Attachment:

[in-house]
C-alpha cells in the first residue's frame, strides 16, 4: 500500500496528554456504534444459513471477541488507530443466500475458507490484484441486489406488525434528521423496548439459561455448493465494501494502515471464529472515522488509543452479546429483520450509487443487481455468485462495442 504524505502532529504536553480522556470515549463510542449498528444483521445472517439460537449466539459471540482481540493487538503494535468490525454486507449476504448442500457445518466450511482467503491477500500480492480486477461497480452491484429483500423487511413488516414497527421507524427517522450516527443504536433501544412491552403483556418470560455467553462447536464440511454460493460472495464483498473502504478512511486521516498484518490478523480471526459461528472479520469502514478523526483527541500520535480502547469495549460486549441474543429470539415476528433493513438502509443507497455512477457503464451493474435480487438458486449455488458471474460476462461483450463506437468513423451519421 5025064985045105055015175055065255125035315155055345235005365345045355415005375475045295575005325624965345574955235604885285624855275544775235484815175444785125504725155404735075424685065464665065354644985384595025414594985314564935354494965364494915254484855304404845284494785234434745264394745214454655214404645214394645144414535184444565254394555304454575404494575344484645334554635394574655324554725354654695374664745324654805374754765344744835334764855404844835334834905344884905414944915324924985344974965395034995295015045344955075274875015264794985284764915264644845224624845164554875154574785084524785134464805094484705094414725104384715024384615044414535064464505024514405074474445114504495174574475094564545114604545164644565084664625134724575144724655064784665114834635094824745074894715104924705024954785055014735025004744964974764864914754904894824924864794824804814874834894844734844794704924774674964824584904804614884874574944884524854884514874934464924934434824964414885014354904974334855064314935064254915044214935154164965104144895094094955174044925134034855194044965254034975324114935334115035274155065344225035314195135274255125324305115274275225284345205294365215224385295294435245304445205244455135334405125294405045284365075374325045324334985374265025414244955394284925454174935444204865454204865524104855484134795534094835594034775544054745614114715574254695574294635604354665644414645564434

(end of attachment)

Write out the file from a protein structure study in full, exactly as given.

[in-house]
C-alpha cells in the first residue's frame, strides 16, 4: 500500500496528554456504534444459513471477541488507530443466500475458507490484484441486489406488525434528521423496548439459561455448493465494501494502515471464529472515522488509543452479546429483520450509487443487481455468485462495442 504524505502532529504536553480522556470515549463510542449498528444483521445472517439460537449466539459471540482481540493487538503494535468490525454486507449476504448442500457445518466450511482467503491477500500480492480486477461497480452491484429483500423487511413488516414497527421507524427517522450516527443504536433501544412491552403483556418470560455467553462447536464440511454460493460472495464483498473502504478512511486521516498484518490478523480471526459461528472479520469502514478523526483527541500520535480502547469495549460486549441474543429470539415476528433493513438502509443507497455512477457503464451493474435480487438458486449455488458471474460476462461483450463506437468513423451519421 5025064985045105055015175055065255125035315155055345235005365345045355415005375475045295575005325624965345574955235604885285624855275544775235484815175444785125504725155404735075424685065464665065354644985384595025414594985314564935354494965364494915254484855304404845284494785234434745264394745214454655214404645214394645144414535184444565254394555304454575404494575344484645334554635394574655324554725354654695374664745324654805374754765344744835334764855404844835334834905344884905414944915324924985344974965395034995295015045344955075274875015264794985284764915264644845224624845164554875154574785084524785134464805094484705094414725104384715024384615044414535064464505024514405074474445114504495174574475094564545114604545164644565084664625134724575144724655064784665114834635094824745074894715104924705024954785055014735025004744964974764864914754904894824924864794824804814874834894844734844794704924774674964824584904804614884874574944884524854884514874934464924934434824964414885014354904974334855064314935064254915044214935154164965104144895094094955174044925134034855194044965254034975324114935334115035274155065344225035314195135274255125324305115274275225284345205294365215224385295294435245304445205244455135334405125294405045284365075374325045324334985374265025414244955394284925454174935444204865454204865524104855484134795534094835594034775544054745614114715574254695574294635604354665644414645564434